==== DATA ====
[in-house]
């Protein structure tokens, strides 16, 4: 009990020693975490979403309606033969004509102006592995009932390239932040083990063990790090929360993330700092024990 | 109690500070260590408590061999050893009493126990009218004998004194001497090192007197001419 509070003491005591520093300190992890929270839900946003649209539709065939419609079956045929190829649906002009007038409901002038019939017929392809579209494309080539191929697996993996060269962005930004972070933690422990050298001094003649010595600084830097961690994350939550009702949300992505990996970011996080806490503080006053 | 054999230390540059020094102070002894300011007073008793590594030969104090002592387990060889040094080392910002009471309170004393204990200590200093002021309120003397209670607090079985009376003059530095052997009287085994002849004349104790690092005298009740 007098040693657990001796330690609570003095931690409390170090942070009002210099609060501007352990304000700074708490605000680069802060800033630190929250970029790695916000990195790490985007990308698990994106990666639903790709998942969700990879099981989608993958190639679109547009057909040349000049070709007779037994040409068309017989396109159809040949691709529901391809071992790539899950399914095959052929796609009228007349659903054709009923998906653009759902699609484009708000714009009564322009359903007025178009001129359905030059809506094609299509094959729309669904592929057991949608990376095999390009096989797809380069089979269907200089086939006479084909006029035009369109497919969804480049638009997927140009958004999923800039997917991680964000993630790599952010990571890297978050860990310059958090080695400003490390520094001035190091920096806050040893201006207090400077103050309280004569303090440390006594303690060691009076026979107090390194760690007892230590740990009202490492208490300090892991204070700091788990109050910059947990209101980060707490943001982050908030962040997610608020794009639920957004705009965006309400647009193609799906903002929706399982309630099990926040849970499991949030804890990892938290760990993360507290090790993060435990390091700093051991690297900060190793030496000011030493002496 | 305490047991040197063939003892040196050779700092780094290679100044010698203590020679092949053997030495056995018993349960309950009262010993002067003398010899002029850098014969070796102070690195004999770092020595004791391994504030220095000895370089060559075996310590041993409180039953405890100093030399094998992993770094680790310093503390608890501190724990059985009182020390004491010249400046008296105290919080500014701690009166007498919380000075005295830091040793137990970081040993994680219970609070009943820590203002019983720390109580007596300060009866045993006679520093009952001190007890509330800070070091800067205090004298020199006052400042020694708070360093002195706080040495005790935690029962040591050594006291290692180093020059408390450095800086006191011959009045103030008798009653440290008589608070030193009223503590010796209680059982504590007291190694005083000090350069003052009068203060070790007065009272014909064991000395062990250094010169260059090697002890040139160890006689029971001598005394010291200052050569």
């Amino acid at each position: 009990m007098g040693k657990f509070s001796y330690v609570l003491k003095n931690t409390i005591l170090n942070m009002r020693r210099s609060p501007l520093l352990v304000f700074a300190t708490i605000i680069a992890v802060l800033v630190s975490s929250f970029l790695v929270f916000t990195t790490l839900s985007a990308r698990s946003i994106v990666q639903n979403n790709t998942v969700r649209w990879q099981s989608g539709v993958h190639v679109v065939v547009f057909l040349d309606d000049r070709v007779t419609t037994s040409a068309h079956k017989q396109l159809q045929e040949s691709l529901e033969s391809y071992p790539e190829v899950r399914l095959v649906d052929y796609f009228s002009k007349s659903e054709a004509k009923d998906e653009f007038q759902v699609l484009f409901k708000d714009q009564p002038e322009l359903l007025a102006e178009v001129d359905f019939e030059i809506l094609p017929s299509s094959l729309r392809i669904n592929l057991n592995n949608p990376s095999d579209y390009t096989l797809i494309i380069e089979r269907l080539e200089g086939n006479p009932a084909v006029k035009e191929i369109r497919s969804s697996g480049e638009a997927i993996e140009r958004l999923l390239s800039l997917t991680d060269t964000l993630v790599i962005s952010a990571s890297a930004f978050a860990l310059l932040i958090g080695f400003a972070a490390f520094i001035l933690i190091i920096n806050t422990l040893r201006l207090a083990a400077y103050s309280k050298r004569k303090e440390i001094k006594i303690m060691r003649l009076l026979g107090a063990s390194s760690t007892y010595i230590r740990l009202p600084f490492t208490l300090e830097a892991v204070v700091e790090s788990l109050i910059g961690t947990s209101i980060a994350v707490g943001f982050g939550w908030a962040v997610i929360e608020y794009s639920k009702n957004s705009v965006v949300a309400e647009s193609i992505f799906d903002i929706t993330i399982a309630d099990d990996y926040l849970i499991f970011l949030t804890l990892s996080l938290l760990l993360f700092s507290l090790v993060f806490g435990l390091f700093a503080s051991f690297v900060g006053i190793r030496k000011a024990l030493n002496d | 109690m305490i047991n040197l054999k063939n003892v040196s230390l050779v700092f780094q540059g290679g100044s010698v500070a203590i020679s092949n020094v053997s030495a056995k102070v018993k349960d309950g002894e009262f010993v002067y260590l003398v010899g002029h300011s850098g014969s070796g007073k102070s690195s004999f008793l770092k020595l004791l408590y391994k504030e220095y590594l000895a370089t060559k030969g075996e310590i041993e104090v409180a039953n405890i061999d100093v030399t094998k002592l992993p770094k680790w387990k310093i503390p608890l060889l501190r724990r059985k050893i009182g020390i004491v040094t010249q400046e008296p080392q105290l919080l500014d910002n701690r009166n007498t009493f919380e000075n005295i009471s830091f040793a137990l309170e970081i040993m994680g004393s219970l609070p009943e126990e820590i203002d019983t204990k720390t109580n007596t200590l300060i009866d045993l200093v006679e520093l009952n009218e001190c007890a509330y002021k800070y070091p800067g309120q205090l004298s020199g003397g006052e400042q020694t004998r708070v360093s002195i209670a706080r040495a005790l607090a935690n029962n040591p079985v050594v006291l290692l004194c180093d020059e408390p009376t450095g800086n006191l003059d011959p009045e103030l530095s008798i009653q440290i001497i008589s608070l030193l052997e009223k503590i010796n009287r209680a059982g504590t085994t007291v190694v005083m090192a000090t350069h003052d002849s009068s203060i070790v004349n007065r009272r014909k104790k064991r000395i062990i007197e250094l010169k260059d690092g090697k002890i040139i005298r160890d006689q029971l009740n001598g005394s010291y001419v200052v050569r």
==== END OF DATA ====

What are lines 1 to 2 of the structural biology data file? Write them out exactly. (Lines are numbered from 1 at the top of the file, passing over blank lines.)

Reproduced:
[in-house]
């Protein structure tokens, strides 16, 4: 009990020693975490979403309606033969004509102006592995009932390239932040083990063990790090929360993330700092024990 | 109690500070260590408590061999050893009493126990009218004998004194001497090192007197001419 509070003491005591520093300190992890929270839900946003649209539709065939419609079956045929190829649906002009007038409901002038019939017929392809579209494309080539191929697996993996060269962005930004972070933690422990050298001094003649010595600084830097961690994350939550009702949300992505990996970011996080806490503080006053 | 054999230390540059020094102070002894300011007073008793590594030969104090002592387990060889040094080392910002009471309170004393204990200590200093002021309120003397209670607090079985009376003059530095052997009287085994002849004349104790690092005298009740 007098040693657990001796330690609570003095931690409390170090942070009002210099609060501007352990304000700074708490605000680069802060800033630190929250970029790695916000990195790490985007990308698990994106990666639903790709998942969700990879099981989608993958190639679109547009057909040349000049070709007779037994040409068309017989396109159809040949691709529901391809071992790539899950399914095959052929796609009228007349659903054709009923998906653009759902699609484009708000714009009564322009359903007025178009001129359905030059809506094609299509094959729309669904592929057991949608990376095999390009096989797809380069089979269907200089086939006479084909006029035009369109497919969804480049638009997927140009958004999923800039997917991680964000993630790599952010990571890297978050860990310059958090080695400003490390520094001035190091920096806050040893201006207090400077103050309280004569303090440390006594303690060691009076026979107090390194760690007892230590740990009202490492208490300090892991204070700091788990109050910059947990209101980060707490943001982050908030962040997610608020794009639920957004705009965006309400647009193609799906903002929706399982309630099990926040849970499991949030804890990892938290760990993360507290090790993060435990390091700093051991690297900060190793030496000011030493002496 | 305490047991040197063939003892040196050779700092780094290679100044010698203590020679092949053997030495056995018993349960309950009262010993002067003398010899002029850098014969070796102070690195004999770092020595004791391994504030220095000895370089060559075996310590041993409180039953405890100093030399094998992993770094680790310093503390608890501190724990059985009182020390004491010249400046008296105290919080500014701690009166007498919380000075005295830091040793137990970081040993994680219970609070009943820590203002019983720390109580007596300060009866045993006679520093009952001190007890509330800070070091800067205090004298020199006052400042020694708070360093002195706080040495005790935690029962040591050594006291290692180093020059408390450095800086006191011959009045103030008798009653440290008589608070030193009223503590010796209680059982504590007291190694005083000090350069003052009068203060070790007065009272014909064991000395062990250094010169260059090697002890040139160890006689029971001598005394010291200052050569």